Wednesday, 27 November 2019

Questions (161)

Louise O'Reilly


161. Deputy Louise O'Reilly asked the Minister for Health the cost of fighting a case (details supplied) over the past number of years; his plans to make each person who suffered narcolepsy having been administered the pandemrix influenza vaccine go to court against the State; his further plans and timeframe to address the outstanding cases in a manner in which such persons will not have to go through the courts, such as a no-fault compensation scheme. [49318/19]

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Written answers (Question to Health)

I am pleased that the mediation process was successful in the recent case relating to the administration of the Pandemrix vaccine during the 2009 H1N1 influenza pandemic and that the parties have been able to come to a resolution without the necessity to continue with legal proceedings.  

In October 2013, the Government approved (S180/46/01/0005B) the delegation to the State Claims Agency (SCA) of the management of claims in relation to individuals alleging the development of narcolepsy resulting from the administration of the pandemic vaccine. The management of the cases transferred to the SCA when the National Treasury Management Agency (Delegation of Claims Management Functions) (Amendment) Order 2013 (S.I. no 405 of 2013) was signed by the then Taoiseach on 15 October 2013.  As such, I have no role as regards the conduct of this or future cases, including as regards the issue of costs relating to them.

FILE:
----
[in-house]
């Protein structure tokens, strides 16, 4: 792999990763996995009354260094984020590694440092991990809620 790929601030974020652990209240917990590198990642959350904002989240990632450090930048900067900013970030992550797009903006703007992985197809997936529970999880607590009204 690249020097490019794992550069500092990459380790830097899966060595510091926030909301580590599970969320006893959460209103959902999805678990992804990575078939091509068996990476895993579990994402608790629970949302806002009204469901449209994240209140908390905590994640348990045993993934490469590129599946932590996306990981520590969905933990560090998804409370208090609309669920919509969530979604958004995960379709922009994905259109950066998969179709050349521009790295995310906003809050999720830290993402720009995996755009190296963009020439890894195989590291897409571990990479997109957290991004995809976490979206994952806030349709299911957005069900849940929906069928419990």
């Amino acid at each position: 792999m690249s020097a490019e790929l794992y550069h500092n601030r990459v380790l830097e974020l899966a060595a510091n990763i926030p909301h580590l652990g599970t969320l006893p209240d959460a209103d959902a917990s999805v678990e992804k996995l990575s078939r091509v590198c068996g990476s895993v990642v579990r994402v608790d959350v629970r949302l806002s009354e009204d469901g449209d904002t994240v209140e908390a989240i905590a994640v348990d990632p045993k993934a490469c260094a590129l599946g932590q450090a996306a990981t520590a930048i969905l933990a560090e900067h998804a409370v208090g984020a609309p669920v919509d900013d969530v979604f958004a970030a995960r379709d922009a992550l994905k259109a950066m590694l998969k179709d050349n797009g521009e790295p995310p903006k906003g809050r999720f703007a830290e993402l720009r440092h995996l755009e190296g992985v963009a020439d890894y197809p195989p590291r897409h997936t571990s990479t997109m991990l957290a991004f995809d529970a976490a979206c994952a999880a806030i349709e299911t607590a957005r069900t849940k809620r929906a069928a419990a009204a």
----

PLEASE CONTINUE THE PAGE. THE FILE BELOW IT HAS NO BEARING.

However, the Programme for a Partnership Government includes a commitment to “put in place a scheme, on a no-fault basis, that will respond to the needs of people with disability arising from vaccination" and work is progressing with regard to this.  An Expert Group was established in June of last year, under Judge Meenan, to examine the law in relation to personal injuries arising in the healthcare context and to explore alternative mechanisms by which claims could be managed more effectively, particularly from the perspective of the person on whose behalf a claim has been made.  A report from this Expert Group is expected in the coming weeks, the recommendations of which will be taken into account as part of the development of any possible vaccine compensation scheme.

In addition, the Health Research Board recently completed a review of the evidence on vaccine injury redress programmes in other jurisdictions and this report will also be considered in conjunction with the Expert Group’s recommendations.